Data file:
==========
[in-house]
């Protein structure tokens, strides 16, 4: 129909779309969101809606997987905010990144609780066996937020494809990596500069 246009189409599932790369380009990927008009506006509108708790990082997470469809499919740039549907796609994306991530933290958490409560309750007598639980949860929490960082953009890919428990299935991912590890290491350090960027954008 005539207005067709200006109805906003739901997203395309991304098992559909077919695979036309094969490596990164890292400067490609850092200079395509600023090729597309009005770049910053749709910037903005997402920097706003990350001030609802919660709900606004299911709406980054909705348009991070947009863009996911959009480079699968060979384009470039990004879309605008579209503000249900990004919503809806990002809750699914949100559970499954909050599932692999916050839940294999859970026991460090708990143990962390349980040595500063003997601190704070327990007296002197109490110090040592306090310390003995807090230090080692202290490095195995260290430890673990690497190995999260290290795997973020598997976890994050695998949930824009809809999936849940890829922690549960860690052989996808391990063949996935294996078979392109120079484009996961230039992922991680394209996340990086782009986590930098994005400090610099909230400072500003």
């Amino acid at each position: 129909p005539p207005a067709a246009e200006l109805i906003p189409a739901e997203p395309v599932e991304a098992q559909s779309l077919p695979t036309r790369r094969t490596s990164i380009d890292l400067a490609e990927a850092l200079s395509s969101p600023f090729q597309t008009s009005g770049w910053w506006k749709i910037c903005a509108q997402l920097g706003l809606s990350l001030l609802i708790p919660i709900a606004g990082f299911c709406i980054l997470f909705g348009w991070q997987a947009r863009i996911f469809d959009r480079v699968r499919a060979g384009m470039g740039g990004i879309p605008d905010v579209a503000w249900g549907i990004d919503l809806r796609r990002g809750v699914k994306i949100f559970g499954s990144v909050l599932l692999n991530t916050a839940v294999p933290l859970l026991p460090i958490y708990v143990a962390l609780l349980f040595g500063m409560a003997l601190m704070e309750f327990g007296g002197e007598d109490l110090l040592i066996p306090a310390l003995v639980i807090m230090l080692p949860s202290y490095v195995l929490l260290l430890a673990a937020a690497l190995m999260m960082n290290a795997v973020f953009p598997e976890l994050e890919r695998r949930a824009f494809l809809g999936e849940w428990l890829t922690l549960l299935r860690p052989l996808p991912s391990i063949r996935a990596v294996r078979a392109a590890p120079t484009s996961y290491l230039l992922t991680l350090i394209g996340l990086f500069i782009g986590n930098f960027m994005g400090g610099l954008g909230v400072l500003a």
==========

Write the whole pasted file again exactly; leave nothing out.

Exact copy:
[in-house]
């Protein structure tokens, strides 16, 4: 129909779309969101809606997987905010990144609780066996937020494809990596500069 246009189409599932790369380009990927008009506006509108708790990082997470469809499919740039549907796609994306991530933290958490409560309750007598639980949860929490960082953009890919428990299935991912590890290491350090960027954008 005539207005067709200006109805906003739901997203395309991304098992559909077919695979036309094969490596990164890292400067490609850092200079395509600023090729597309009005770049910053749709910037903005997402920097706003990350001030609802919660709900606004299911709406980054909705348009991070947009863009996911959009480079699968060979384009470039990004879309605008579209503000249900990004919503809806990002809750699914949100559970499954909050599932692999916050839940294999859970026991460090708990143990962390349980040595500063003997601190704070327990007296002197109490110090040592306090310390003995807090230090080692202290490095195995260290430890673990690497190995999260290290795997973020598997976890994050695998949930824009809809999936849940890829922690549960860690052989996808391990063949996935294996078979392109120079484009996961230039992922991680394209996340990086782009986590930098994005400090610099909230400072500003």
């Amino acid at each position: 129909p005539p207005a067709a246009e200006l109805i906003p189409a739901e997203p395309v599932e991304a098992q559909s779309l077919p695979t036309r790369r094969t490596s990164i380009d890292l400067a490609e990927a850092l200079s395509s969101p600023f090729q597309t008009s009005g770049w910053w506006k749709i910037c903005a509108q997402l920097g706003l809606s990350l001030l609802i708790p919660i709900a606004g990082f299911c709406i980054l997470f909705g348009w991070q997987a947009r863009i996911f469809d959009r480079v699968r499919a060979g384009m470039g740039g990004i879309p605008d905010v579209a503000w249900g549907i990004d919503l809806r796609r990002g809750v699914k994306i949100f559970g499954s990144v909050l599932l692999n991530t916050a839940v294999p933290l859970l026991p460090i958490y708990v143990a962390l609780l349980f040595g500063m409560a003997l601190m704070e309750f327990g007296g002197e007598d109490l110090l040592i066996p306090a310390l003995v639980i807090m230090l080692p949860s202290y490095v195995l929490l260290l430890a673990a937020a690497l190995m999260m960082n290290a795997v973020f953009p598997e976890l994050e890919r695998r949930a824009f494809l809809g999936e849940w428990l890829t922690l549960l299935r860690p052989l996808p991912s391990i063949r996935a990596v294996r078979a392109a590890p120079t484009s996961y290491l230039l992922t991680l350090i394209g996340l990086f500069i782009g986590n930098f960027m994005g400090g610099l954008g909230v400072l500003a």